It’s understandable to feel anxious and nervous when speaking to a therapist for the first time. But, to help put your mind at ease so that you’ll have a more productive and maybe even enjoyable experience, here are eight common things to expect during your first visit.
1. Do some research.
Before making an appointment, find a therapist that could be able to help you. For example, if you’re struggling with addiction, then you why would search for therapists who specialize in this field. After narrowing your options, visit their website, read their therapist profile, or ask for referrals. You may also want to see if you can have a free phone consultation to make sure that they are someone who would feel comfortable opening up to.
If so, schedule your appointment and prepare some questions on topics that you want to discuss.
2. What do you want to get out of therapy?
“A question that you may be asked is, ‘What do you want to achieve through therapy?’ So you might want to give that a little thought,” says Arlene B. Englander, a licensed clinical social worker. “The clearer you are, the easier it will be for the therapist to be able to know whether they’ll be able to help you achieve your goals.”
3. Your therapist will not judge you.
We can’t stress this enough, your therapist is there to help you and not be judgmental. But, if you’re still self-conscious, you should know that you’re therapist has probably already seen and heard it all before. And, even if they haven’t, you should also know that everything you say is kept confidential.
4. It’s OK to be nervous and uncomfortable.
Because you’re embarking on an inward journey, it’s natural for you to feel nervous and uncomfortable at times. And, that’s alright because it’s part of the process. Just remember, you’re in a safe environment and your therapist is there to help you.
5. You’re not going to get to everything.
Most sessions only last around 50 minutes. So, you’re not always going to get to everything you want to discuss. And, this is especially true during your first visit.
Your therapist may ask you more questions then you talking so that they can get to know you and begin developing your personal therapeutic plan. Also, because of this, you aren’t going to get too in-depth. Again, this is a get-to-know-you session and you’ll share more and more as you build rapport with your therapist.
6. Don’t jump to conclusions, but trust your gut.
“Sometimes we let our first impressions get the better of us,” writes John M. Grohol, Psy.D., the founder and Editor-in-Chief of Psych Central. “When you first sit down in a professional’s office, you’ll want to take in their office environment. Is it welcoming and comforting to you? How does the professional talk to you — as a partner in your care, or as an expert who has all the answers?”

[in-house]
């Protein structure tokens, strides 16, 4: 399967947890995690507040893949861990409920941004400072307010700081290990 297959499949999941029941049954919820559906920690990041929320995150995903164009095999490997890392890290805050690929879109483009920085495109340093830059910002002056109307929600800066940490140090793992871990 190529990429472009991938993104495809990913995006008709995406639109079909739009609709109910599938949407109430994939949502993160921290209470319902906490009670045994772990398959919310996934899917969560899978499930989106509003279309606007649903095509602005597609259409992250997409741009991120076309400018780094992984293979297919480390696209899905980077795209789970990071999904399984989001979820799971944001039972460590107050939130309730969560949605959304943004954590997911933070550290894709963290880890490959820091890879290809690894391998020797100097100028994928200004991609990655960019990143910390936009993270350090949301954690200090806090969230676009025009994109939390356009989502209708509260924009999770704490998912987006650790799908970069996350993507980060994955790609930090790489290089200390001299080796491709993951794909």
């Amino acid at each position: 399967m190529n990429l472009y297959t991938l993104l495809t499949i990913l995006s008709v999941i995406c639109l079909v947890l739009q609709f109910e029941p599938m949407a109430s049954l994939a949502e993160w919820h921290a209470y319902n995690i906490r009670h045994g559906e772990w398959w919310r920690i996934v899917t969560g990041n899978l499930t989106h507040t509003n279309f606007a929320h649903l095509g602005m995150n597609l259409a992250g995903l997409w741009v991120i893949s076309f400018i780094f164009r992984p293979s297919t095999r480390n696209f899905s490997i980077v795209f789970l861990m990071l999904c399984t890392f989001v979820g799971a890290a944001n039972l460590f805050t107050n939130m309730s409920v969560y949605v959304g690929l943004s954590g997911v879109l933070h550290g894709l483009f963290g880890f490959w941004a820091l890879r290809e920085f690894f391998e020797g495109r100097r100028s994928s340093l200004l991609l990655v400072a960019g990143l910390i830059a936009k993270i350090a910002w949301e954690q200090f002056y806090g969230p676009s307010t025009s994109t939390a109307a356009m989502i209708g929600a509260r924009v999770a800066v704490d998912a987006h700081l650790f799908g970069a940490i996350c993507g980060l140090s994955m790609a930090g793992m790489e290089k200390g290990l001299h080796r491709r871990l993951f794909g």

“What kind of relationship do you establish with the professional after a few minutes? Is it professional but friendly? Or is it cold and distant? Therapists call this ‘rapport,’ and having a good rapport with your therapist is ideal for getting good work done with them,” adds Dr. Grohol.
“Eventually, you’ll have to trust your gut about what it says about the therapist. But give them a fair chance before making a final decision about whether you’ll continue seeing them or not,” suggests Dr. Grohol.
7. You’re not going to be forced to make changes if you’re not ready.
“Many people fear that their therapist is going to expect them to immediately abstain from any self-sabotaging coping mechanisms such as substance abuse, self-harm or eating disorder behaviors, for example,” writes Joyce Marter, LCPC. “They might also worry that the therapist is going to want them to end a dysfunctional or abusive relationship that perhaps they are not ready to leave.”
In reality, therapists have been trained to meet their clients “where they are at.” That means “they respect where clients are at in the process of change,” explains Dr. Marter. “Furthermore, therapists know that people only change when they are ready and when they want to change.”
“Often, I let clients know that their negative relationship patterns or self-sabotaging behaviors will likely continue during the first phase of treatment, or they may recur at various points in the therapeutic process,” Dr. Marter states. “This is normal and expected and I encourage my clients to be open and honest with me because I will not judge them and it will help them the most to share these behaviors or relapses with me.”
8 Speak up.
Finally, if you disagree with your therapist, let them know. It will make you feel more comfortable and help your therapist understand you better.
And, if you feel that you and your therapist aren’t a good fit, then let them know after you’ve explored some areas. If you just end therapy, you may have the same problem the next time you speak with a therapist.